Spiced rums are usually meant as mixing rums and so I wanted to try a couple of cocktail/bar drinks just to see how things tasted.  I mixed a standard Spiced Rum and Cola with lots of ice. I have to admit that this relatively simple bar drink really surprised me. The spice really ‘popped’ on my palate with flavours of cinnamon, and baking spices making a very positive impression in the cola. In fact, I found myself mixing my Oakheart and Cola frequently over the next several days, and each time I was more impressed than the last.

Based upon my success with my Oak and Cola mixed drink, I experimented with ginger ale and created a refreshing tall serving I have dubbed, the Flying Machine (see both cocktail recipes below).

In the Throat 13/15

The Bacardi Oakheart finishes with a spicy pop of cinnamon and other baking spices (kind of like the flavour of nice sticky cinnamon buns). The throat is heated by these spices; but I do not really sense any burn or discomfort. After the swallow, the palate is left with the lingering aftertaste of vanilla and cinnamon.

The Afterburn 8.5/10

In mixed cocktails, the Bacardi Oakheart shines, and it seems each time I sample the spiced rum I became more impressed. This spirit has character which only comes from the time spent in an oak barrel, and this aged character adds real depth to cocktails and bar drinks.

If you are interested in comparing more scores, here is a link to my other published Rum Reviews.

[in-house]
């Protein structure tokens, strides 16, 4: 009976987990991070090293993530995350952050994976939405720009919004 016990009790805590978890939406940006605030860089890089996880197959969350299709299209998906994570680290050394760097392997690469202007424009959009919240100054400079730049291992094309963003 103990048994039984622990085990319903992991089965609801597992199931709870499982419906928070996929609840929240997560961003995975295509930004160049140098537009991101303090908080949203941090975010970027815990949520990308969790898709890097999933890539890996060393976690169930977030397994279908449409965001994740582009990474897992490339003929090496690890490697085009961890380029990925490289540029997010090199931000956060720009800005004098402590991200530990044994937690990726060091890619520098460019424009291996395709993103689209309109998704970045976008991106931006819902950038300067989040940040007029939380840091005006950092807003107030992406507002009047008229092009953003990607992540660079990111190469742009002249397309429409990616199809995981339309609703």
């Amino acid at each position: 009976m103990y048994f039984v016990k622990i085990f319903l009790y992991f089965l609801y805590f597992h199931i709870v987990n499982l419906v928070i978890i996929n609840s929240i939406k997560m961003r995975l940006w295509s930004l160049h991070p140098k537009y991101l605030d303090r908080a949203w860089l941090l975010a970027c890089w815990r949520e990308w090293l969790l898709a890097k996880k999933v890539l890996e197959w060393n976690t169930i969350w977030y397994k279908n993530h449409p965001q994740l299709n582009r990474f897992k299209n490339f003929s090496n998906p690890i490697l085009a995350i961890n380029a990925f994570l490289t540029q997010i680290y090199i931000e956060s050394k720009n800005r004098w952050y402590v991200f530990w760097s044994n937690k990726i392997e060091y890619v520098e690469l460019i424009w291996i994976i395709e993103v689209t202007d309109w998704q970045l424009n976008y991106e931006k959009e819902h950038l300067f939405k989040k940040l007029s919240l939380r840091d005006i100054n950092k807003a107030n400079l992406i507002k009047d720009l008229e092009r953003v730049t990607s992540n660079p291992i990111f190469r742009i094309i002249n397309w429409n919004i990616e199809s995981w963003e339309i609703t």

Suggested Recipes:

Oakheart and Cola

2 oz Oakheart Spiced Rum
4 oz Cola
Slice of Lime

Fill a bar glass full of ice
Add 2 ounce of Oakheart Spiced Rum
Fill with Cola
If desired garnish with a slice of lime.

Please consume responsibly as this spiced rum and cola is very addictive!


While Spiced Rum and Cola is a conventional theme of the tall back deck drink; this summer I have been traveling a different path in which ginger ale and/or ginger beer has replaced the ubiquitous cola. Here is a variation which works particularly well with Bacardi Oakheart Spiced Rum.

Flying Machine SAM_2725The Flying Machine

1 1/2 oz Spiced Rum
1/2 oz Bols Triple Sec
1/2 oz Fresh Lemon Juice
2 dashes Angostura Bitters
2 oz Old Thyme Ginger Beer

Add a slice of Lime to the bottom of your favourite tall drinking glass
Fill with Ice
Pour the first three ingredients into the glass over the ice
Add two dashes of Bitters and complete with Ginger Beer
Stir to mix thoroughly
Enjoy Responsibly!

If you are interested in more of my original cocktail recipes, please click this link (Cocktails and Recipes) for more of my mixed drink recipes!


My Final Score is out of 100 and you may (loosely) interpret the score as follows:

0-25     A spirit with a rating this low would actually kill you.
26-49   Depending upon your fortitude you might actually survive this.
50 -59  You are safe to drink this…but you shouldn’t.
60-69   Substandard swill which you may offer to people you do not want to see again.
70-74    Now we have a fair mixing rum or whisky.  Accept this but make sure it is mixed into a cocktail.
75-79    You may begin to serve this to friends, again probably still cocktail territory.
80-84    We begin to enjoy this spirit neat or on the rocks. (I will still primarily mix cocktails)
85-89    Excellent for sipping or for mixing!
90-94    Definitely a primary sipping spirit, in fact you may want to hoard this for yourself.
95-97.5 The Cream of the Crop
98+       I haven’t met this bottle yet…but I want to.

Very loosely we may put my scores into terms that you may be familiar with on a Gold, Silver, and  Bronze medal  scale as follows:

70 – 79.5    Bronze Medal (Recommended only as a mixer)
80 – 89.5     Silver Medal (Recommended for sipping and or a high quality mixer)
90 – 95         Gold Medal (Highly recommended for sipping and for sublime cocktails.)
95.5+            Platinum Award (Highest Recommendation)